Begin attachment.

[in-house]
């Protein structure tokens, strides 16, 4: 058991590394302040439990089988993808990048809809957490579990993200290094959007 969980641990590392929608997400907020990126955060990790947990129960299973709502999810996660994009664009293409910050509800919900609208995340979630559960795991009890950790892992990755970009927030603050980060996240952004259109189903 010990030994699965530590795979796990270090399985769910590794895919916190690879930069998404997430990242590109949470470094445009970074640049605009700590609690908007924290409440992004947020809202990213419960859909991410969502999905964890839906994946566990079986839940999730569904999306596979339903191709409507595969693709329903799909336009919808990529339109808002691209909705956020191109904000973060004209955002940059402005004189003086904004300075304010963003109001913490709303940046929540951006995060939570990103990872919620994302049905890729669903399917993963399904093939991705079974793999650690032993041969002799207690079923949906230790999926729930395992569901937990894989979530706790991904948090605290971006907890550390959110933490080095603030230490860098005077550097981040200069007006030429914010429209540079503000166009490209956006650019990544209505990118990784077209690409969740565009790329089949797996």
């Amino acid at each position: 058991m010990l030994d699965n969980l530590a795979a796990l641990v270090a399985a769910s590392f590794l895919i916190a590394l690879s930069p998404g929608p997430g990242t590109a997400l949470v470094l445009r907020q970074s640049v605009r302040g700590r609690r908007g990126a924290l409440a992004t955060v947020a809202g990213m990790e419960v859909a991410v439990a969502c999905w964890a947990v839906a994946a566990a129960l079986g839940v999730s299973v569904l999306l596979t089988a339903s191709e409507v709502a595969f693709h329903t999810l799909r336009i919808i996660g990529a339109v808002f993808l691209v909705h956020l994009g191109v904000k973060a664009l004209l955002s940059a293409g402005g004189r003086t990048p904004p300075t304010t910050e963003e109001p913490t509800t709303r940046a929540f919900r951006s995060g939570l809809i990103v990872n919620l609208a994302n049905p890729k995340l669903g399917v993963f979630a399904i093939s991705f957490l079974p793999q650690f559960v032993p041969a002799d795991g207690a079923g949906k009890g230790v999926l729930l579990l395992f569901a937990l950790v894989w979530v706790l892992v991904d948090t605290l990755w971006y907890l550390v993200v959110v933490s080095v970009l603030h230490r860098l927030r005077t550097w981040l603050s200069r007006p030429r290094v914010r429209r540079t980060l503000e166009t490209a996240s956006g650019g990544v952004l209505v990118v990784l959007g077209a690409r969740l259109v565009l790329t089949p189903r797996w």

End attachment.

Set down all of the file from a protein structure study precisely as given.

[in-house]
């Protein structure tokens, strides 16, 4: 058991590394302040439990089988993808990048809809957490579990993200290094959007 969980641990590392929608997400907020990126955060990790947990129960299973709502999810996660994009664009293409910050509800919900609208995340979630559960795991009890950790892992990755970009927030603050980060996240952004259109189903 010990030994699965530590795979796990270090399985769910590794895919916190690879930069998404997430990242590109949470470094445009970074640049605009700590609690908007924290409440992004947020809202990213419960859909991410969502999905964890839906994946566990079986839940999730569904999306596979339903191709409507595969693709329903799909336009919808990529339109808002691209909705956020191109904000973060004209955002940059402005004189003086904004300075304010963003109001913490709303940046929540951006995060939570990103990872919620994302049905890729669903399917993963399904093939991705079974793999650690032993041969002799207690079923949906230790999926729930395992569901937990894989979530706790991904948090605290971006907890550390959110933490080095603030230490860098005077550097981040200069007006030429914010429209540079503000166009490209956006650019990544209505990118990784077209690409969740565009790329089949797996």
């Amino acid at each position: 058991m010990l030994d699965n969980l530590a795979a796990l641990v270090a399985a769910s590392f590794l895919i916190a590394l690879s930069p998404g929608p997430g990242t590109a997400l949470v470094l445009r907020q970074s640049v605009r302040g700590r609690r908007g990126a924290l409440a992004t955060v947020a809202g990213m990790e419960v859909a991410v439990a969502c999905w964890a947990v839906a994946a566990a129960l079986g839940v999730s299973v569904l999306l596979t089988a339903s191709e409507v709502a595969f693709h329903t999810l799909r336009i919808i996660g990529a339109v808002f993808l691209v909705h956020l994009g191109v904000k973060a664009l004209l955002s940059a293409g402005g004189r003086t990048p904004p300075t304010t910050e963003e109001p913490t509800t709303r940046a929540f919900r951006s995060g939570l809809i990103v990872n919620l609208a994302n049905p890729k995340l669903g399917v993963f979630a399904i093939s991705f957490l079974p793999q650690f559960v032993p041969a002799d795991g207690a079923g949906k009890g230790v999926l729930l579990l395992f569901a937990l950790v894989w979530v706790l892992v991904d948090t605290l990755w971006y907890l550390v993200v959110v933490s080095v970009l603030h230490r860098l927030r005077t550097w981040l603050s200069r007006p030429r290094v914010r429209r540079t980060l503000e166009t490209a996240s956006g650019g990544v952004l209505v990118v990784l959007g077209a690409r969740l259109v565009l790329t089949p189903r797996w």